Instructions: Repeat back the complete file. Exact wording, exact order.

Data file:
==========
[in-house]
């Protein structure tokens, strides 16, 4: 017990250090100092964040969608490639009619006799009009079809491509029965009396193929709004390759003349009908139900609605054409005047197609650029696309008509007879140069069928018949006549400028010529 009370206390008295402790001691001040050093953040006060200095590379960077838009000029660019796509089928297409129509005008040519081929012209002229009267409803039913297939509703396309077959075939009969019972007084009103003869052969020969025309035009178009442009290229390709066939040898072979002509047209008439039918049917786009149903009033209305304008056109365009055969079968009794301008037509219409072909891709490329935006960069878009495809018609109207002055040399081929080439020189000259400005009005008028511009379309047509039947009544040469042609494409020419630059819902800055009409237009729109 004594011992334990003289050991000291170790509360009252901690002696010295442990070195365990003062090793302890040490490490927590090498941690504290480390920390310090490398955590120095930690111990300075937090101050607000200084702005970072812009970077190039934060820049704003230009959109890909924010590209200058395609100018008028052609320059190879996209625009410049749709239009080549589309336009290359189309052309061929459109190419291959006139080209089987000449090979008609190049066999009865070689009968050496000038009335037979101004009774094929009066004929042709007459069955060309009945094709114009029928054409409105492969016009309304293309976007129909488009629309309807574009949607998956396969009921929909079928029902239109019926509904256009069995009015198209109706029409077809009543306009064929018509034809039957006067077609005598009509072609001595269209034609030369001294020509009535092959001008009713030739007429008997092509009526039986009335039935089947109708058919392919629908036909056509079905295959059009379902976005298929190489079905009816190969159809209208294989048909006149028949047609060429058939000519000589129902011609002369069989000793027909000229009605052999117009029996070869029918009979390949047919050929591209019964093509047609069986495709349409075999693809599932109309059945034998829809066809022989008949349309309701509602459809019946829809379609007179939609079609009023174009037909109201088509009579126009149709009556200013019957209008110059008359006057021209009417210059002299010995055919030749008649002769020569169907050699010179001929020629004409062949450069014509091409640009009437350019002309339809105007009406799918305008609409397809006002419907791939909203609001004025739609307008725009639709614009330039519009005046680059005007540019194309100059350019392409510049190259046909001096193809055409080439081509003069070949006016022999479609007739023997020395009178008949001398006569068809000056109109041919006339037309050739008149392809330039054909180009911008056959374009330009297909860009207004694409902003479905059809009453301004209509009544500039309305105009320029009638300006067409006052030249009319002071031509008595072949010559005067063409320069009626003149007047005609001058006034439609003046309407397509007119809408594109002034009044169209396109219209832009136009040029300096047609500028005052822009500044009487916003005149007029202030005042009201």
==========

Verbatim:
[in-house]
């Protein structure tokens, strides 16, 4: 017990250090100092964040969608490639009619006799009009079809491509029965009396193929709004390759003349009908139900609605054409005047197609650029696309008509007879140069069928018949006549400028010529 009370206390008295402790001691001040050093953040006060200095590379960077838009000029660019796509089928297409129509005008040519081929012209002229009267409803039913297939509703396309077959075939009969019972007084009103003869052969020969025309035009178009442009290229390709066939040898072979002509047209008439039918049917786009149903009033209305304008056109365009055969079968009794301008037509219409072909891709490329935006960069878009495809018609109207002055040399081929080439020189000259400005009005008028511009379309047509039947009544040469042609494409020419630059819902800055009409237009729109 004594011992334990003289050991000291170790509360009252901690002696010295442990070195365990003062090793302890040490490490927590090498941690504290480390920390310090490398955590120095930690111990300075937090101050607000200084702005970072812009970077190039934060820049704003230009959109890909924010590209200058395609100018008028052609320059190879996209625009410049749709239009080549589309336009290359189309052309061929459109190419291959006139080209089987000449090979008609190049066999009865070689009968050496000038009335037979101004009774094929009066004929042709007459069955060309009945094709114009029928054409409105492969016009309304293309976007129909488009629309309807574009949607998956396969009921929909079928029902239109019926509904256009069995009015198209109706029409077809009543306009064929018509034809039957006067077609005598009509072609001595269209034609030369001294020509009535092959001008009713030739007429008997092509009526039986009335039935089947109708058919392919629908036909056509079905295959059009379902976005298929190489079905009816190969159809209208294989048909006149028949047609060429058939000519000589129902011609002369069989000793027909000229009605052999117009029996070869029918009979390949047919050929591209019964093509047609069986495709349409075999693809599932109309059945034998829809066809022989008949349309309701509602459809019946829809379609007179939609079609009023174009037909109201088509009579126009149709009556200013019957209008110059008359006057021209009417210059002299010995055919030749008649002769020569169907050699010179001929020629004409062949450069014509091409640009009437350019002309339809105007009406799918305008609409397809006002419907791939909203609001004025739609307008725009639709614009330039519009005046680059005007540019194309100059350019392409510049190259046909001096193809055409080439081509003069070949006016022999479609007739023997020395009178008949001398006569068809000056109109041919006339037309050739008149392809330039054909180009911008056959374009330009297909860009207004694409902003479905059809009453301004209509009544500039309305105009320029009638300006067409006052030249009319002071031509008595072949010559005067063409320069009626003149007047005609001058006034439609003046309407397509007119809408594109002034009044169209396109219209832009136009040029300096047609500028005052822009500044009487916003005149007029202030005042009201």